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Organ-Eating Ghost Blamed for Deaths of Men in Thailand

Health officials in the U.S. may think their jobs are tough, but at least they don’t have to deal with terrified people who believe ghosts have eaten the internal organs of their neighbors and are coming for them next unless something is done right now or they’re calling in a ghost-chasing hermit. That’s the situation in a village in Thailand where many residents believe four men were killed by a ghost who ate their innards and may be living inside a local widow.

The Nation media group in Thailand reports that the Kalasin province chief public health officer, Dr. Prawit Sriboonrat, ordered a doctor and a team of psychologists to an area in the Nong Kung Si district where four men have died under mysterious circumstances and villagers are blaming a female “porb” spirit that got inside of them, ate her way out and caused their demise. Dr. Pairat Songkhram, the preventive medicine specialist sent in to investigate, determined that one of the men died of leptospirosis (a bacterial disease that can cause kidney damage, meningitis and death) and another one had blood-pressure problems.

Liver or ghost food

Those diagnoses didn’t appease the locals, who called in a “hermit” to perform a ghost-chasing ritual which seemed to calm their fears. That’s good news for a widow in the village who some people identified as the ghost. The psychologists plan to stay around offering counseling that they hope will prevent future panics when people die mysteriously.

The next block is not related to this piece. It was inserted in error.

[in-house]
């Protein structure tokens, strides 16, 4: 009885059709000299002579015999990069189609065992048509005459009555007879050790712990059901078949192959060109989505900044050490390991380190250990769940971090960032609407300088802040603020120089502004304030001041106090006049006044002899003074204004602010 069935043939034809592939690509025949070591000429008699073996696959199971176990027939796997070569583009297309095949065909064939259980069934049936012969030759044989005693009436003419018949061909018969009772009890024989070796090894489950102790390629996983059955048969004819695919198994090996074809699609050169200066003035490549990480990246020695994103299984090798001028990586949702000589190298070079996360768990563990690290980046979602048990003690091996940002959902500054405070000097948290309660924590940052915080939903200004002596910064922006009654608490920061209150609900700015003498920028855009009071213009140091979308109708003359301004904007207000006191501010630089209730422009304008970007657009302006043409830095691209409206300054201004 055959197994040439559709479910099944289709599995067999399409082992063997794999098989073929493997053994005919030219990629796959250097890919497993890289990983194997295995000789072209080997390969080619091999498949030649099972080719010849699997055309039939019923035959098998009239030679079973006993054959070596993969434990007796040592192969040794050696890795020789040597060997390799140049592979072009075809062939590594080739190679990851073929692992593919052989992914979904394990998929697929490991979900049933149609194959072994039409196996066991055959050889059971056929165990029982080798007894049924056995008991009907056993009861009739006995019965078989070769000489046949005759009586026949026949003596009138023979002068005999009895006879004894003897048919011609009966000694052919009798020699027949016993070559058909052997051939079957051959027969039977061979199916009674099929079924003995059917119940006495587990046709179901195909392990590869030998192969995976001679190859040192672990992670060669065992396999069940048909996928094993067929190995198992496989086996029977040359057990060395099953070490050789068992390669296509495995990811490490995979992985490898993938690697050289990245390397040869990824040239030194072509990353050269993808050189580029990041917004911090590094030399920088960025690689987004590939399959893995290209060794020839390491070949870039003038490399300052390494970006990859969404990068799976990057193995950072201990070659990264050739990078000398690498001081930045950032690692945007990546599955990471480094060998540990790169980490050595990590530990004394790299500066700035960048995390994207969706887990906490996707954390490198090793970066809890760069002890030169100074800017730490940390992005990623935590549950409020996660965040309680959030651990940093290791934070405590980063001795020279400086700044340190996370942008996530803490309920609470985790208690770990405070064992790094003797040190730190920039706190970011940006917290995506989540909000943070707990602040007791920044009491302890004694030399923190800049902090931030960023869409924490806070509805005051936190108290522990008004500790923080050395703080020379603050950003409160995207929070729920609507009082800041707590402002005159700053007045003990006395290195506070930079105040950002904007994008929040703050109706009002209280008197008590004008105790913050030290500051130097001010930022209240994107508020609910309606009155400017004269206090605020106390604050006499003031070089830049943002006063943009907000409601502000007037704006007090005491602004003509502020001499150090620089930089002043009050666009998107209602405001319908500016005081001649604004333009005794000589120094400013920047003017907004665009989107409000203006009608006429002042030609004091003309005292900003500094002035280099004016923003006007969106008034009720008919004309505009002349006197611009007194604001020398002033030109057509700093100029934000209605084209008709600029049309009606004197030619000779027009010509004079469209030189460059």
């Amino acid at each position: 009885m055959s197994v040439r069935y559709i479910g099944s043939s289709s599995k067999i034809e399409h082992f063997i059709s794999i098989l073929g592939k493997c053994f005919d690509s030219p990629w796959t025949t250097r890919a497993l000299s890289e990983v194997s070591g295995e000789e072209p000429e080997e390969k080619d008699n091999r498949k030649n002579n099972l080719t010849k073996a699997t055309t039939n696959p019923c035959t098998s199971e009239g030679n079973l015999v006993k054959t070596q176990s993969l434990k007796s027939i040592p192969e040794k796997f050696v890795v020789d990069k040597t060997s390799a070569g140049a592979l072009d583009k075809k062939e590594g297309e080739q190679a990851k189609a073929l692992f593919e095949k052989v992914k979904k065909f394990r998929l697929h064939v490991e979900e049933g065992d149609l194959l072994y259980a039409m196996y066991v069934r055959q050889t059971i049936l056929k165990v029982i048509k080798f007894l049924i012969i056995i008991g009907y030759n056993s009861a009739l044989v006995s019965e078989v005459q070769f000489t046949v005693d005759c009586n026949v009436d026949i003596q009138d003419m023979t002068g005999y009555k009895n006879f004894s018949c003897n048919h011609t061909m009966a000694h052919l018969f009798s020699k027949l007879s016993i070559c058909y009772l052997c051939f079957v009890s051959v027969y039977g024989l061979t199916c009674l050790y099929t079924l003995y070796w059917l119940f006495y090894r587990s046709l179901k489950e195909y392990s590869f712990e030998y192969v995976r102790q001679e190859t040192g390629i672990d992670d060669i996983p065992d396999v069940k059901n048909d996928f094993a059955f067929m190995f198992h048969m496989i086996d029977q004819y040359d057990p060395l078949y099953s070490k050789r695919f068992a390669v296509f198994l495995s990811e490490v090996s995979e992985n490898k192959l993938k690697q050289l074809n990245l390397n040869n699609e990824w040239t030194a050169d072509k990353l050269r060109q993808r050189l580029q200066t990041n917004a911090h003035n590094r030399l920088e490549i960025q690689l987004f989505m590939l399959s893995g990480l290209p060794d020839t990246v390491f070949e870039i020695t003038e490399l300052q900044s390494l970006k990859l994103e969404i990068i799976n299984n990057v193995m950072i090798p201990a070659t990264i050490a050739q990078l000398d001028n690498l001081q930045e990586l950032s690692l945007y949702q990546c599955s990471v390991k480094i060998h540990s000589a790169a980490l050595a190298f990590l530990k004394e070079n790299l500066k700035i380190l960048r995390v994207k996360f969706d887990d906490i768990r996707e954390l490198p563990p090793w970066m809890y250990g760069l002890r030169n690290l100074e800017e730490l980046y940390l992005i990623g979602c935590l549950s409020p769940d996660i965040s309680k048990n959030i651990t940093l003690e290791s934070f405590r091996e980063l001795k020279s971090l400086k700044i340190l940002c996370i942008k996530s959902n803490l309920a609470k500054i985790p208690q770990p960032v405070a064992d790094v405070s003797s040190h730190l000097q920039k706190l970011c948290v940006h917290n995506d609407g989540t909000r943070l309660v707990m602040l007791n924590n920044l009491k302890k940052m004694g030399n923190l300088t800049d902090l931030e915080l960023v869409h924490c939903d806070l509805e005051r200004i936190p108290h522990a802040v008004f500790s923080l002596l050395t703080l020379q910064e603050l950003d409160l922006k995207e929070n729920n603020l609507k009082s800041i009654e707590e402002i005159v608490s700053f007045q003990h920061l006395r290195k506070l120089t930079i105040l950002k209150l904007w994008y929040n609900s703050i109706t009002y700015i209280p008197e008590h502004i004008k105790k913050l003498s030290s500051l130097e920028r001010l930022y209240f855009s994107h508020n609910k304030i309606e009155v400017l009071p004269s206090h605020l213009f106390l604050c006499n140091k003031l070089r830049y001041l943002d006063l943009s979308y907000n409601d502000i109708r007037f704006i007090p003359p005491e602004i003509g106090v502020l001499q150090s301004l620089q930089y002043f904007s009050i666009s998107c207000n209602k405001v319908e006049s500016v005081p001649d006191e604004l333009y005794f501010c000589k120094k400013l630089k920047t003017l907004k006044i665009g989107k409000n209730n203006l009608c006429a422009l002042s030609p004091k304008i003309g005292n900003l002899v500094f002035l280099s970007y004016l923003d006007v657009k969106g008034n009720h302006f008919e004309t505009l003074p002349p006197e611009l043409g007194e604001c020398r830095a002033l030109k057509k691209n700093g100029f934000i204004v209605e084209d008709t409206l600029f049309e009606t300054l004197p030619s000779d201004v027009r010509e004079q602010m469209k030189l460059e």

Good luck with that. This “porb” ghost sounds like any of a number of female spirits in the Thai culture and Buddhism. The most famous is the Krasue – a female spirit with no body who has her own internal organs draped around her neck as she floats through the air looking for victims whose own organs she can eat. Krasue is a common ghost throughout Southeast Asia and has been featured in a number of horror movies.


Common themes among Thai ghost stories are vengeful female spirits and ghosts eating raw meat or raw human organs and limbs. This could either a statement on the relationships between Thai men and women or between Thais and their food. Whatever the case, the beliefs are strong because Dr. Pairat told the team members to be respectful of them. Despite that, it was reported that, of those who went to the ghostbusting hermit, “Most returned from the rite with smiles on their faces.”

At least until they got his bill.


Paul Seaburn is the editor at Mysterious Universe and its most prolific writer. He’s written for TV shows such as "The Tonight Show", "Politically Incorrect" and an award-winning children’s program. He's been published in “The New York Times" and "Huffington Post” and has co-authored numerous collections of trivia, puzzles and humor. His “What in the World!” podcast is a fun look at the latest weird and paranormal news, strange sports stories and odd trivia. Paul likes to add a bit of humor to each MU post he crafts. After all, the mysterious doesn't always have to be serious.
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